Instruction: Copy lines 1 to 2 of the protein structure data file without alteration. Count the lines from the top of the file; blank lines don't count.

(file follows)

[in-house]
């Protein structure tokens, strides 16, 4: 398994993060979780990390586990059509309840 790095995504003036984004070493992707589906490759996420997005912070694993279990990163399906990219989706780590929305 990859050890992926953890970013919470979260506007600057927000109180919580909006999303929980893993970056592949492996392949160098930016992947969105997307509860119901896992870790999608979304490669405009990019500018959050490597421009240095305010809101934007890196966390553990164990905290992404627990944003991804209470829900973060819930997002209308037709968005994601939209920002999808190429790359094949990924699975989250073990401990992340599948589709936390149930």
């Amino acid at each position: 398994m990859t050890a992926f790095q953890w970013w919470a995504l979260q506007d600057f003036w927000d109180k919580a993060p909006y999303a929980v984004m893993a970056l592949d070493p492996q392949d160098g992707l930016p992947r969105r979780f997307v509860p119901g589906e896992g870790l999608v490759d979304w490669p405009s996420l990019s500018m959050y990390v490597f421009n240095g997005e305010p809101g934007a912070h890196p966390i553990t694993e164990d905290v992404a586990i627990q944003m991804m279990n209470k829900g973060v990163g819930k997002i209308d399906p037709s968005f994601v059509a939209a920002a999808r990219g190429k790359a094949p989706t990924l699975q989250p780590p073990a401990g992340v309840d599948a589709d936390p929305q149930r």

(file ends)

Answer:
[in-house]
């Protein structure tokens, strides 16, 4: 398994993060979780990390586990059509309840 790095995504003036984004070493992707589906490759996420997005912070694993279990990163399906990219989706780590929305 990859050890992926953890970013919470979260506007600057927000109180919580909006999303929980893993970056592949492996392949160098930016992947969105997307509860119901896992870790999608979304490669405009990019500018959050490597421009240095305010809101934007890196966390553990164990905290992404627990944003991804209470829900973060819930997002209308037709968005994601939209920002999808190429790359094949990924699975989250073990401990992340599948589709936390149930």